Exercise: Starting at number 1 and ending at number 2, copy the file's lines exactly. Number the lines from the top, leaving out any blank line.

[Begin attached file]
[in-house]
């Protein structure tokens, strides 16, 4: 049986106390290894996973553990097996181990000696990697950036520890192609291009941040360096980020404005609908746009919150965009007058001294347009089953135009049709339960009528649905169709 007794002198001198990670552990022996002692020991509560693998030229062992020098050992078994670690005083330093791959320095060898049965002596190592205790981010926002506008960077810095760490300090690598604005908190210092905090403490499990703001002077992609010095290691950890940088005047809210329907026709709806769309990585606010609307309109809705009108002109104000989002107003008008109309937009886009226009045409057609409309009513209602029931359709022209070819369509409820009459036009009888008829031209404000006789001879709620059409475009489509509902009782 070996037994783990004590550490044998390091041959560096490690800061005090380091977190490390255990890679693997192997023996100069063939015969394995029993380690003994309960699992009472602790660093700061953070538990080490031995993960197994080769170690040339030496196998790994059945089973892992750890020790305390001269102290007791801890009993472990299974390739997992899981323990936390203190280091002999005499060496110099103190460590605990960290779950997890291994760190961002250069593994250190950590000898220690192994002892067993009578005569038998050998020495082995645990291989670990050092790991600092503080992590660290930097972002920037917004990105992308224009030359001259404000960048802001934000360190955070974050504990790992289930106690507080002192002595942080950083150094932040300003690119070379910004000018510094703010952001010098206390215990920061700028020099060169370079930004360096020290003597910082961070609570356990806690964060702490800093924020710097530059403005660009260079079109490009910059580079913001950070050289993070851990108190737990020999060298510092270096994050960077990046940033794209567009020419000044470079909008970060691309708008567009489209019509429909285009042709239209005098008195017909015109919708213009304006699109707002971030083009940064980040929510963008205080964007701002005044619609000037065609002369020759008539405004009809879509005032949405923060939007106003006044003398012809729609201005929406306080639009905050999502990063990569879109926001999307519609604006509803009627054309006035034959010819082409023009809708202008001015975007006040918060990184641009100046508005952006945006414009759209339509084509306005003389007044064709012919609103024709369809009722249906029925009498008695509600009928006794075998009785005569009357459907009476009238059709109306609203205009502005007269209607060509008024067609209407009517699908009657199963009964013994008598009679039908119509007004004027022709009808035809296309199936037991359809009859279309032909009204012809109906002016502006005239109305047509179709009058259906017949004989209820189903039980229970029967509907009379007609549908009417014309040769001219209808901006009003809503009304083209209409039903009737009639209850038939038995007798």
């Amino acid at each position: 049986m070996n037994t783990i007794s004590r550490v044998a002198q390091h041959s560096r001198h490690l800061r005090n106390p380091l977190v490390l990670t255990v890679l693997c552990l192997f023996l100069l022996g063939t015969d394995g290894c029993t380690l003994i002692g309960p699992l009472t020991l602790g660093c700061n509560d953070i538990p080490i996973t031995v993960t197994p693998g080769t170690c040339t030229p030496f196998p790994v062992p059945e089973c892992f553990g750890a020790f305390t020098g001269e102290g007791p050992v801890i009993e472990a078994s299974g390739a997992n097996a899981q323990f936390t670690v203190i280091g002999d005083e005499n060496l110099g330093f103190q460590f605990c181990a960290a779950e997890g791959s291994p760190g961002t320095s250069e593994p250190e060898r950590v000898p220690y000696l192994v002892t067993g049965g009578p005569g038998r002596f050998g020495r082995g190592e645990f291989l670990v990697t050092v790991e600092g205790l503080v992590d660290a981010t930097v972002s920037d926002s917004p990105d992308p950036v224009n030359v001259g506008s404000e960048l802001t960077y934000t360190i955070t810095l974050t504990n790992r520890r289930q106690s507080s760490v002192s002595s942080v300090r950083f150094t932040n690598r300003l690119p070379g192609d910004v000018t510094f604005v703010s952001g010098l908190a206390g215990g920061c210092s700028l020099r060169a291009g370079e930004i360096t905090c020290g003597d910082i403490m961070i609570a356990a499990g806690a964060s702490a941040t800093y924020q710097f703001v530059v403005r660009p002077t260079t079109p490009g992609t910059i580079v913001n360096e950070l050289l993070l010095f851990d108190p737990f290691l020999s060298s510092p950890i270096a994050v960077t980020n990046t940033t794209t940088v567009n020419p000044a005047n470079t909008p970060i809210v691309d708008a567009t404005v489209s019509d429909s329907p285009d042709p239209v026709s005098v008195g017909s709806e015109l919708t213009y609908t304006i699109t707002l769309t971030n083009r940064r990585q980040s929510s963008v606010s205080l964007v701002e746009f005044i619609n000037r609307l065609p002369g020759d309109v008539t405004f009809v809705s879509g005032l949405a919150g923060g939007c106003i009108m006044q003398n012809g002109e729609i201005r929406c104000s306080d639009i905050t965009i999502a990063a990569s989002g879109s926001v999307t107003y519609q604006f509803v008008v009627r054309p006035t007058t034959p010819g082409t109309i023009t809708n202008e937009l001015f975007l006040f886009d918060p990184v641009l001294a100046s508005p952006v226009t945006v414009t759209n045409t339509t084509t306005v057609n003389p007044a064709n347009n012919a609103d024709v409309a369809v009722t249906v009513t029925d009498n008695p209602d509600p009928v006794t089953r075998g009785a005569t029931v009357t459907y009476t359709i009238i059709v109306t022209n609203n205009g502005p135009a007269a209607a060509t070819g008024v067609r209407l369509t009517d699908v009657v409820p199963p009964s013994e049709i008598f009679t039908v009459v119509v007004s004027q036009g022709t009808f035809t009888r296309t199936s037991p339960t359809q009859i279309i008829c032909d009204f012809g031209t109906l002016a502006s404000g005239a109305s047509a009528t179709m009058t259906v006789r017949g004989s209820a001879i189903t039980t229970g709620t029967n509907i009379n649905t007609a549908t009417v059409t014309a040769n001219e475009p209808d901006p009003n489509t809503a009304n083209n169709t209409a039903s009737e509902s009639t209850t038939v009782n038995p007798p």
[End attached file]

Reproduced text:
[in-house]
């Protein structure tokens, strides 16, 4: 049986106390290894996973553990097996181990000696990697950036520890192609291009941040360096980020404005609908746009919150965009007058001294347009089953135009049709339960009528649905169709 007794002198001198990670552990022996002692020991509560693998030229062992020098050992078994670690005083330093791959320095060898049965002596190592205790981010926002506008960077810095760490300090690598604005908190210092905090403490499990703001002077992609010095290691950890940088005047809210329907026709709806769309990585606010609307309109809705009108002109104000989002107003008008109309937009886009226009045409057609409309009513209602029931359709022209070819369509409820009459036009009888008829031209404000006789001879709620059409475009489509509902009782 070996037994783990004590550490044998390091041959560096490690800061005090380091977190490390255990890679693997192997023996100069063939015969394995029993380690003994309960699992009472602790660093700061953070538990080490031995993960197994080769170690040339030496196998790994059945089973892992750890020790305390001269102290007791801890009993472990299974390739997992899981323990936390203190280091002999005499060496110099103190460590605990960290779950997890291994760190961002250069593994250190950590000898220690192994002892067993009578005569038998050998020495082995645990291989670990050092790991600092503080992590660290930097972002920037917004990105992308224009030359001259404000960048802001934000360190955070974050504990790992289930106690507080002192002595942080950083150094932040300003690119070379910004000018510094703010952001010098206390215990920061700028020099060169370079930004360096020290003597910082961070609570356990806690964060702490800093924020710097530059403005660009260079079109490009910059580079913001950070050289993070851990108190737990020999060298510092270096994050960077990046940033794209567009020419000044470079909008970060691309708008567009489209019509429909285009042709239209005098008195017909015109919708213009304006699109707002971030083009940064980040929510963008205080964007701002005044619609000037065609002369020759008539405004009809879509005032949405923060939007106003006044003398012809729609201005929406306080639009905050999502990063990569879109926001999307519609604006509803009627054309006035034959010819082409023009809708202008001015975007006040918060990184641009100046508005952006945006414009759209339509084509306005003389007044064709012919609103024709369809009722249906029925009498008695509600009928006794075998009785005569009357459907009476009238059709109306609203205009502005007269209607060509008024067609209407009517699908009657199963009964013994008598009679039908119509007004004027022709009808035809296309199936037991359809009859279309032909009204012809109906002016502006005239109305047509179709009058259906017949004989209820189903039980229970029967509907009379007609549908009417014309040769001219209808901006009003809503009304083209209409039903009737009639209850038939038995007798």